|The successful rescue provided the world with one of most thrilling stories of the year [AFP]
The hysteria generated by an event in a remote part of northern Chile can perhaps only be explained by human nature: by the thirst to be uplifted and witness a rare story with a spectacular ending.
Chileans were just beginning to pick themselves up from one of the strongest earthquakes ever registered when, on August 5, the country was again struck by disaster.
In the desolate, mineral-rich Atacama desert region, a copper-gold mine had collapsed, leaving 33 miners trapped inside.
Days went by without rescuers being able to trace the status of the miners underground. Many began to believe they had died 700 metres deep into the San Jose Mine, if not from the accident, then out of hunger and thirst.
On day 17 of the rescue operation, a handwritten note attached to one of the perforating drills read: “We are all 33 alive in the shelter”.
The miners' families, who had been camped outside since day one, cried for joy along with all of Chile as news spread across the globe.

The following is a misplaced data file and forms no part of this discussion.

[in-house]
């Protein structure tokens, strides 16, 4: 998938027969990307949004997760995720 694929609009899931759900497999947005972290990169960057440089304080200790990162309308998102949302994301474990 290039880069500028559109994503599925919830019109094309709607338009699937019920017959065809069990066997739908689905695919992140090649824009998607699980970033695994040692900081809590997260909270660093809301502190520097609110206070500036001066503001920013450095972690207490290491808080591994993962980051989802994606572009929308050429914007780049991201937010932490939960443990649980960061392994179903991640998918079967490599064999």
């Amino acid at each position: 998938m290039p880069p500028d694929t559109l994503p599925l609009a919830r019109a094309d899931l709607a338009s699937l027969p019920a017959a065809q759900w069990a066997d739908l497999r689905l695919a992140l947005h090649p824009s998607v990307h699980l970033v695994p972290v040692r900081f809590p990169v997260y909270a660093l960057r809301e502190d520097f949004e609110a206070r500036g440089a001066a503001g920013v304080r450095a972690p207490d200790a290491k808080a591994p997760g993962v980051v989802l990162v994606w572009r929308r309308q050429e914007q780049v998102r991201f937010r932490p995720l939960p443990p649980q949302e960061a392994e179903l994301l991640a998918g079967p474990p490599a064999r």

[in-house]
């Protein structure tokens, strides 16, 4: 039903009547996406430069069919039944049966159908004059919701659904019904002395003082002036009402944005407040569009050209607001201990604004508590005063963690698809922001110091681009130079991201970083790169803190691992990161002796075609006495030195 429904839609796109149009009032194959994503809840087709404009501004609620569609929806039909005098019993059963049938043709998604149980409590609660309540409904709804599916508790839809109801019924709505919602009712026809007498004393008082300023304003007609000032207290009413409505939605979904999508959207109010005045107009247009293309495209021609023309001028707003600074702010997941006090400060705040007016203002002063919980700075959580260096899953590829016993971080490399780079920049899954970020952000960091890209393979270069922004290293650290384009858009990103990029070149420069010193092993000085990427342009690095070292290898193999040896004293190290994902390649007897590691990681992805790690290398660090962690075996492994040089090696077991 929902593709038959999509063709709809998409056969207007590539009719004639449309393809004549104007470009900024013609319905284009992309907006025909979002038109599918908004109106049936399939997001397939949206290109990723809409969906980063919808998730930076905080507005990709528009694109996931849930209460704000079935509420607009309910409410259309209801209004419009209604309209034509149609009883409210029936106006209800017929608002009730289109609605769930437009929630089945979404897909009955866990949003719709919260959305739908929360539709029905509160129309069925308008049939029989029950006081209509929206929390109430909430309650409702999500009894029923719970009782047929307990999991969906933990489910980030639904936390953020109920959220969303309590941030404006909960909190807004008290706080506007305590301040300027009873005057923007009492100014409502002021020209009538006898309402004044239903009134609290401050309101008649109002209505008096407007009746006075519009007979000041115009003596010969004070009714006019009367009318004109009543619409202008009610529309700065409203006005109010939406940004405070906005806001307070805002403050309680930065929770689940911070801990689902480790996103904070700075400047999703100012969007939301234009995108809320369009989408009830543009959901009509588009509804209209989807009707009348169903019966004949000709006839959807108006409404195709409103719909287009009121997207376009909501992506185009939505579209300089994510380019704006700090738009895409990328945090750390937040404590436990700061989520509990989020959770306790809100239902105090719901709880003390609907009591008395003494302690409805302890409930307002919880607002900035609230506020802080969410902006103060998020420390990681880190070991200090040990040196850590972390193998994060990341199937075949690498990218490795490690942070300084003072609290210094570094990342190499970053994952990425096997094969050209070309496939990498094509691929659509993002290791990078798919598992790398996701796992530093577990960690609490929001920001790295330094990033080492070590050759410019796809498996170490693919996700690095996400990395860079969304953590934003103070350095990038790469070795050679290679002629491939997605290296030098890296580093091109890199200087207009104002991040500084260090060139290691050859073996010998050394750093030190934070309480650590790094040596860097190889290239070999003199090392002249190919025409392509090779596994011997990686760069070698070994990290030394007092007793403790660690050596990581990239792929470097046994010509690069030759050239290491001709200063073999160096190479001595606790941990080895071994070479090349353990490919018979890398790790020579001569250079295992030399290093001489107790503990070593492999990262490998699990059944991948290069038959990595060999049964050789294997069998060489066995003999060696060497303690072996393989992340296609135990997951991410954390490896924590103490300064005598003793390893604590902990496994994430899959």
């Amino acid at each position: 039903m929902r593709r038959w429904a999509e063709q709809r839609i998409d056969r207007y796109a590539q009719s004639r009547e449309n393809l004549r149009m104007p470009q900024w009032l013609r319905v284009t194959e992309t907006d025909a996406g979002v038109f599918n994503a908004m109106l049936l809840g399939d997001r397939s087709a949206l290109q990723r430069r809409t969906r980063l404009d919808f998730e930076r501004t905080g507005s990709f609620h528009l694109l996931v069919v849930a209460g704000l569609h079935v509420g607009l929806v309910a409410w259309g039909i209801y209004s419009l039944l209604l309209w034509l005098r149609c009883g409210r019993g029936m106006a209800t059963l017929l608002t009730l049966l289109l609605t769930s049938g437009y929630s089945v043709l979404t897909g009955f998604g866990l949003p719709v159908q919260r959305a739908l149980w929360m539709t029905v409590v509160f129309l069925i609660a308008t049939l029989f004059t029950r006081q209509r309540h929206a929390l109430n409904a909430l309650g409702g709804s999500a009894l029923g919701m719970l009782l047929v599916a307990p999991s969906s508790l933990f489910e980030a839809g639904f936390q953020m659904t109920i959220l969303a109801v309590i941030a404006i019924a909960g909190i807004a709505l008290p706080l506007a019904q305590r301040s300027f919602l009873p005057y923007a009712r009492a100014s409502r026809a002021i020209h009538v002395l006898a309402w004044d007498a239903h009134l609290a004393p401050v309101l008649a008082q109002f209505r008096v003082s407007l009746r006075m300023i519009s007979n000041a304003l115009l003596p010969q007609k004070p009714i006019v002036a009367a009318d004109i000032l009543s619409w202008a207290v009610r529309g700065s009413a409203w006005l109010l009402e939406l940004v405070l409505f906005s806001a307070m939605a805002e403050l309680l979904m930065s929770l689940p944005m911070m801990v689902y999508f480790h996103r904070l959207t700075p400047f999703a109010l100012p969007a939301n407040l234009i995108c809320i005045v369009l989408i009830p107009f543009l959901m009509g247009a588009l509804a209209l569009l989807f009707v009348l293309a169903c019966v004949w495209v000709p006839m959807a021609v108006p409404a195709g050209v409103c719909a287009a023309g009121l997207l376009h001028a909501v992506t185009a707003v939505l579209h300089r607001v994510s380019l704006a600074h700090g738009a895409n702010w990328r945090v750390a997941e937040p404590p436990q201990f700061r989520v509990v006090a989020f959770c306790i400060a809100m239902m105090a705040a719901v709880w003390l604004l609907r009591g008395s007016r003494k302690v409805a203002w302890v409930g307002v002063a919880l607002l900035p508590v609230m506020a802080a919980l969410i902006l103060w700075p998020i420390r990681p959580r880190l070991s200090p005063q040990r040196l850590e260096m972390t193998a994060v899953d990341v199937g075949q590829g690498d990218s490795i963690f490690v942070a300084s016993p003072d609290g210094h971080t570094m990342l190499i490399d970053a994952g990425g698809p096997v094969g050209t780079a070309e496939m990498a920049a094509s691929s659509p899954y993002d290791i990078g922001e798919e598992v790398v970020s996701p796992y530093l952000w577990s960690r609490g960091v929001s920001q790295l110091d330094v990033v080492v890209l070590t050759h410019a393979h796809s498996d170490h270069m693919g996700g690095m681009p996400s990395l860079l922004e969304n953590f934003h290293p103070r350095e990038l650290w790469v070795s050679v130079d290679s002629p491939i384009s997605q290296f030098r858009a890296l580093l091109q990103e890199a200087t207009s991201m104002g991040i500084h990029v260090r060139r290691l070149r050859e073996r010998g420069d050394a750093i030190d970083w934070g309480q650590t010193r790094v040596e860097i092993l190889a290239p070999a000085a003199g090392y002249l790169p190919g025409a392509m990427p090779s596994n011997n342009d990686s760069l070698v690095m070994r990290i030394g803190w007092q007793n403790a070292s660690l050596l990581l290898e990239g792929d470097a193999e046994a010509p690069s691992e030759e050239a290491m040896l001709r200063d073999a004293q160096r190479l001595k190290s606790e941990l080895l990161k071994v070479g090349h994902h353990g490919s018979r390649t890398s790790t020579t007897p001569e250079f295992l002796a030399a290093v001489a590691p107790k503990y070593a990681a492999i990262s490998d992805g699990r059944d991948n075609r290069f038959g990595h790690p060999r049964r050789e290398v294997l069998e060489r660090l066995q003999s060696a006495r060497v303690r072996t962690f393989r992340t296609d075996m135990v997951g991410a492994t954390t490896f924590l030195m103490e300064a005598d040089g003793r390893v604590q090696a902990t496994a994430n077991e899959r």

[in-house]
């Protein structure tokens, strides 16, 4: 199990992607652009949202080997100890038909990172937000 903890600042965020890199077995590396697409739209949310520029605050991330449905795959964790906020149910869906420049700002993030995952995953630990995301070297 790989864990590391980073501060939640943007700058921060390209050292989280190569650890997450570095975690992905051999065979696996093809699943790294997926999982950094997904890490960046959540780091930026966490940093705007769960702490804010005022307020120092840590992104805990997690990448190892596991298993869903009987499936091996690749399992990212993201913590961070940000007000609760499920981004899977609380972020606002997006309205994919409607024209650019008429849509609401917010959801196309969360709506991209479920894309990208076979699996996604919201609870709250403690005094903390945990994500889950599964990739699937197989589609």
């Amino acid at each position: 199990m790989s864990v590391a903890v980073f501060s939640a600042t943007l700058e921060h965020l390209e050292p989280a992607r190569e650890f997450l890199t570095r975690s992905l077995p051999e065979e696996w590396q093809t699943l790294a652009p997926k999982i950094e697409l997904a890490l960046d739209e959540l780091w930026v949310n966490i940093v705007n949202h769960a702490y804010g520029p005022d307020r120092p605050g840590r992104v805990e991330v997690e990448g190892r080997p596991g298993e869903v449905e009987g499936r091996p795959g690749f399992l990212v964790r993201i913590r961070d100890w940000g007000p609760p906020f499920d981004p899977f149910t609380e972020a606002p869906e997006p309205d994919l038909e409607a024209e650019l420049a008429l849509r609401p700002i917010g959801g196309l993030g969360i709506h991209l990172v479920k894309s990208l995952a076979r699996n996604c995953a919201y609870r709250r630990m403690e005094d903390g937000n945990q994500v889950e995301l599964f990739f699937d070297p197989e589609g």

Overnight, the miners families were joined in Camp Hope by more than two thousand international journalists, who had come to cover one of, if not the most extraordinary rescue operation in recent memory.
The world watched with bated breath as the stories of each and every one of the miners, including their families, their infidelities, strengths, courage, health problems and traumas, became household gossip.
The rescue operation itself was a feat of engineering magic, down to the red, white and blue Phoenix capsule that lifted the miners to the surface 70 days after the accident.
Very rarely have television audiences witnessed a rescue such as this: cameras filming every smile and tear of joy, including the miners getting into the capsule from the belly of the earth. More than one billion people across the globe followed the live rescue act, mesmerised.
The media hype around the story was immense, not just because of its scope, but because it belied the common belief that good news is not news. It was such a huge story because it lifted the spirits of even the most cynical, and for at least a short time, seemed to put a smile on faces of people the world over.